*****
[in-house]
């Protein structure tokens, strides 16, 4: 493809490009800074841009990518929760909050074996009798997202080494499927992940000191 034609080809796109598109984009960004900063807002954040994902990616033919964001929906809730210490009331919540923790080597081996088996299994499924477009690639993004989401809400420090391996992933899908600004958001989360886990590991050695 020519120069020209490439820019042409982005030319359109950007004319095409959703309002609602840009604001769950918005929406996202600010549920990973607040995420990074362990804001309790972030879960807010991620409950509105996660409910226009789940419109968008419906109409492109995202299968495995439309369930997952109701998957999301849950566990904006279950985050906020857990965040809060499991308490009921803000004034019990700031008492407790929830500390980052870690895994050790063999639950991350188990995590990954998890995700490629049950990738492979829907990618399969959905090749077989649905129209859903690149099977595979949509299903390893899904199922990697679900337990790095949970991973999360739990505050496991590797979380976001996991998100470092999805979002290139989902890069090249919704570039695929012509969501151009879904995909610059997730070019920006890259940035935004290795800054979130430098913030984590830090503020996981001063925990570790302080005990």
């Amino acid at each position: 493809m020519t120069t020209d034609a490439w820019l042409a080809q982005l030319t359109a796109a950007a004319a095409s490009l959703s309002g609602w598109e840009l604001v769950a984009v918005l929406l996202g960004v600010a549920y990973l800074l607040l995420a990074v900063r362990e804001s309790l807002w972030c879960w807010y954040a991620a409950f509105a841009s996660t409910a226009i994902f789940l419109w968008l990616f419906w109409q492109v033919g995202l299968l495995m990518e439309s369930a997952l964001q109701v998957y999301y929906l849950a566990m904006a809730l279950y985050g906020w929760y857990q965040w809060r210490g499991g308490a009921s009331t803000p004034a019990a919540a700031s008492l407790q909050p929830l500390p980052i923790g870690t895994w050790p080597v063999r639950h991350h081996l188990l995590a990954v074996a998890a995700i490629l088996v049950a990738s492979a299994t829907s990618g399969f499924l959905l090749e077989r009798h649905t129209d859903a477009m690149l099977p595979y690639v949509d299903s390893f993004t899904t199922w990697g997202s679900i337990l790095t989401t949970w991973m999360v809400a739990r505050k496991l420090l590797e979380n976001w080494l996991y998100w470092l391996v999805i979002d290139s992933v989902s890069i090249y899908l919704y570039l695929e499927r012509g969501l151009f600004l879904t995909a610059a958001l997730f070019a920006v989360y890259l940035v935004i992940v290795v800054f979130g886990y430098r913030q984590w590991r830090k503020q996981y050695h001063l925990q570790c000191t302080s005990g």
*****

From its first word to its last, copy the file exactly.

[in-house]
């Protein structure tokens, strides 16, 4: 493809490009800074841009990518929760909050074996009798997202080494499927992940000191 034609080809796109598109984009960004900063807002954040994902990616033919964001929906809730210490009331919540923790080597081996088996299994499924477009690639993004989401809400420090391996992933899908600004958001989360886990590991050695 020519120069020209490439820019042409982005030319359109950007004319095409959703309002609602840009604001769950918005929406996202600010549920990973607040995420990074362990804001309790972030879960807010991620409950509105996660409910226009789940419109968008419906109409492109995202299968495995439309369930997952109701998957999301849950566990904006279950985050906020857990965040809060499991308490009921803000004034019990700031008492407790929830500390980052870690895994050790063999639950991350188990995590990954998890995700490629049950990738492979829907990618399969959905090749077989649905129209859903690149099977595979949509299903390893899904199922990697679900337990790095949970991973999360739990505050496991590797979380976001996991998100470092999805979002290139989902890069090249919704570039695929012509969501151009879904995909610059997730070019920006890259940035935004290795800054979130430098913030984590830090503020996981001063925990570790302080005990």
């Amino acid at each position: 493809m020519t120069t020209d034609a490439w820019l042409a080809q982005l030319t359109a796109a950007a004319a095409s490009l959703s309002g609602w598109e840009l604001v769950a984009v918005l929406l996202g960004v600010a549920y990973l800074l607040l995420a990074v900063r362990e804001s309790l807002w972030c879960w807010y954040a991620a409950f509105a841009s996660t409910a226009i994902f789940l419109w968008l990616f419906w109409q492109v033919g995202l299968l495995m990518e439309s369930a997952l964001q109701v998957y999301y929906l849950a566990m904006a809730l279950y985050g906020w929760y857990q965040w809060r210490g499991g308490a009921s009331t803000p004034a019990a919540a700031s008492l407790q909050p929830l500390p980052i923790g870690t895994w050790p080597v063999r639950h991350h081996l188990l995590a990954v074996a998890a995700i490629l088996v049950a990738s492979a299994t829907s990618g399969f499924l959905l090749e077989r009798h649905t129209d859903a477009m690149l099977p595979y690639v949509d299903s390893f993004t899904t199922w990697g997202s679900i337990l790095t989401t949970w991973m999360v809400a739990r505050k496991l420090l590797e979380n976001w080494l996991y998100w470092l391996v999805i979002d290139s992933v989902s890069i090249y899908l919704y570039l695929e499927r012509g969501l151009f600004l879904t995909a610059a958001l997730f070019a920006v989360y890259l940035v935004i992940v290795v800054f979130g886990y430098r913030q984590w590991r830090k503020q996981y050695h001063l925990q570790c000191t302080s005990g």